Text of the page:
Monthly Traditional Healing Calendars:
March 2020 SOAHAC Traditional Healing Calendar (PDF)
April 2020 SOAHAC Traditional Healing Calendar (PDF)
Please note that these schedules are subject to change with short notice
We are very grateful for your time and support when you meet the visiting Healers and Elders. Please note that there may be waitlists and you may be required to schedule one to two months in advance. If you schedule an appointment, please be sure you can attend in respect of the Healers and other community members on the waitlist. If you must cancel your appointment, please call us as soon as possible to allow the next person on the list to book their appointment. We thank you very much for your patience in doing this.
Traditional Healing Services
We believe that having access to traditional healing services is an essential part of wholistic health care and a vital component of healing the ongoing effects of colonization. You do not need to have a doctor at SOAHAC to see a traditional healer/Elder. If it is your first time accessing these services, you will have an intake appointment and a conversation with a Traditional Healing Liaison/Helper prior to your visit.
Each SOAHAC site has a Traditional Healing Liaison (THL) that supports Visiting Healers, Elders and Teachers who make monthly visits. The THLs use their gifts as Helpers to the Healer during your visit, and as Helpers to you before, during and after your visit. The THL is your first point of contact and will help to guide your visit with scheduling, note-taking so you can remember your appointment, and follow-up. You can contact them anytime if you have any questions.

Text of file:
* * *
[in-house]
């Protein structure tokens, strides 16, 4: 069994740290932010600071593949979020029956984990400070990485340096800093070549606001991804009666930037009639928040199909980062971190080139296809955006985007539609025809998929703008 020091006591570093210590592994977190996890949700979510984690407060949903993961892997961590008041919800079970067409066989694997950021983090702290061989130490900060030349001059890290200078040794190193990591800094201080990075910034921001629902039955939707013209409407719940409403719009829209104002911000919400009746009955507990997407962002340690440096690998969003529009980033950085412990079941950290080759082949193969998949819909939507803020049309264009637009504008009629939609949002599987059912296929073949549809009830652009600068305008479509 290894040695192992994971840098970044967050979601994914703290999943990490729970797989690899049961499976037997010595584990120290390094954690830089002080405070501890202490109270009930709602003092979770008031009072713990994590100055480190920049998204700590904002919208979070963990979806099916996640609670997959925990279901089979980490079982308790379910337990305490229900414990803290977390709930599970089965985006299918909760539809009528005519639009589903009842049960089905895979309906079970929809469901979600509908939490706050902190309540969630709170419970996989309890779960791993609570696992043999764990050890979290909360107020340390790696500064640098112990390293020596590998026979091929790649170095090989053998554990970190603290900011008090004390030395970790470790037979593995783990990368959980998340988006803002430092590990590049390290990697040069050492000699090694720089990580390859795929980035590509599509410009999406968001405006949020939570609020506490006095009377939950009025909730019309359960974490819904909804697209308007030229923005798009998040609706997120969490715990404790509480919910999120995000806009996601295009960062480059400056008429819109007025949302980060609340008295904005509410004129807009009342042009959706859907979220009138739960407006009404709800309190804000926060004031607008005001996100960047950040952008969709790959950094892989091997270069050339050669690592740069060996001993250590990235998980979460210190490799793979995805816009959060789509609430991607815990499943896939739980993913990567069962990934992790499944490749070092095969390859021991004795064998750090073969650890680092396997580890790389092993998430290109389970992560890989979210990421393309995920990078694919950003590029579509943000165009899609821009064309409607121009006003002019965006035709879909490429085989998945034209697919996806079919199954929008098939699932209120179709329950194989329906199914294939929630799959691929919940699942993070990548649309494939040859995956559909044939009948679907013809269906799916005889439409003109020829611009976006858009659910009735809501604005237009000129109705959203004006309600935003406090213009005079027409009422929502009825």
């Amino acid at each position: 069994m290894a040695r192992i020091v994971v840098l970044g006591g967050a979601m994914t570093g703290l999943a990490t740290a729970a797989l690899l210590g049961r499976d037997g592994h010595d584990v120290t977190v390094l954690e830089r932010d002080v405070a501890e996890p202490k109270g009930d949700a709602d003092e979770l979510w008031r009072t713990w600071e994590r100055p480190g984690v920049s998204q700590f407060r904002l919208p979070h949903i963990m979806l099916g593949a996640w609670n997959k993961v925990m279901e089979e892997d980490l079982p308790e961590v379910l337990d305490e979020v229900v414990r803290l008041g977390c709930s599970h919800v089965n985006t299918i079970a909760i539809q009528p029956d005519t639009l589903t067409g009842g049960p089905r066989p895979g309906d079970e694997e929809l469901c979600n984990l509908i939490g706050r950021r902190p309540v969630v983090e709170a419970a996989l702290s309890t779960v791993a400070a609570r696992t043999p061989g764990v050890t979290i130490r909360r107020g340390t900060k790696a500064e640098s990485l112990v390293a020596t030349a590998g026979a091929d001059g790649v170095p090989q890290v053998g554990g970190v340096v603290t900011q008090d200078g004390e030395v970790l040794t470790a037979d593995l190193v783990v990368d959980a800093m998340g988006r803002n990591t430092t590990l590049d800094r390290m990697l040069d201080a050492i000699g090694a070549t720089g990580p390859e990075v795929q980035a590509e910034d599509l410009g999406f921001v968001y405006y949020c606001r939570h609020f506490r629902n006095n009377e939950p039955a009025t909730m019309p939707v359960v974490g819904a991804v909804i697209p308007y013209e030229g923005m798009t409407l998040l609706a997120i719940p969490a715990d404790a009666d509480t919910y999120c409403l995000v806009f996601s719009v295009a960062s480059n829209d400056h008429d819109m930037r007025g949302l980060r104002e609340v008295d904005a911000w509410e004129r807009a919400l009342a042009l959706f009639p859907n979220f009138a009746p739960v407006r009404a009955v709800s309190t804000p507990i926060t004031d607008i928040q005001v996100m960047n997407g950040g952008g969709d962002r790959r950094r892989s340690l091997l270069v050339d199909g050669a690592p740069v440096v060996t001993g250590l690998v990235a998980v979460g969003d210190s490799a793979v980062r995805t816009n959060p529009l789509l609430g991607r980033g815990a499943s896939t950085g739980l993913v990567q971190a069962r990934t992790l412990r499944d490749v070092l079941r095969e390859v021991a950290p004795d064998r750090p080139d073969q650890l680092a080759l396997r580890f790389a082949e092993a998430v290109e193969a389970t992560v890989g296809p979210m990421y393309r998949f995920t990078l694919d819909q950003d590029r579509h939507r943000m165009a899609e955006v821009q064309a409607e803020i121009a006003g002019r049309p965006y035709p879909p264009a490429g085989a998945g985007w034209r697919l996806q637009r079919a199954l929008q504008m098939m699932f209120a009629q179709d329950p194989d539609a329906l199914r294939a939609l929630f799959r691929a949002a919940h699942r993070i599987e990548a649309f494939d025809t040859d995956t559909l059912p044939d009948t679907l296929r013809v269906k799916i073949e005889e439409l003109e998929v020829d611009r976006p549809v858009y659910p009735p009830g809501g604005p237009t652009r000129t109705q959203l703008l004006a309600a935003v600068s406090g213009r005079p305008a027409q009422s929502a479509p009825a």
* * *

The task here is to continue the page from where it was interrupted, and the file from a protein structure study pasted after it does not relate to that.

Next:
Each Elder/Healer has their own protocols. Please speak with the Traditional Healing Liaison when you are scheduling your appointment. You may be required to bring tobacco, wear a skirt, bring a gift of cloth, or there may be moontime protocols. Offering of tobacco is meant for communication between you, the elder/healer and the Creator. You may receive recommendations to attend other ceremonies, or for traditional herbal medicines to help your recovery.
Anishinawbe Health Toronto – Approaching Elder Healer Brochure (PDF)
One to one visits
These usually begin with the offering of tobacco, followed by a conversation about your health or wellness concerns. Storytelling, teaching, doctoring, guidance, drumming, singing or smudging may all be part of your visit. The Traditional Healing Liaison will assist you and the Traditional Healer with all aspects of your visit, including note taking to help you remember your conversation.
You might feel a bit nervous about approaching a Traditional Healer during your first visit; this is normal and natural. The Traditional Healing staff will do everything they can to try and put your mind at ease so you can be relaxed and comfortable as possible.
Teaching Circles and Ceremonies
We offer specialized cultural teachings, ceremonies or other learning events. These group activities are an excellent way to learn through direct participation or observation of some of our more profound ceremonies and cultural practices. Please connect with a Traditional Healing Liaison or check the current calendar for more information.
Meet our Traditional Healers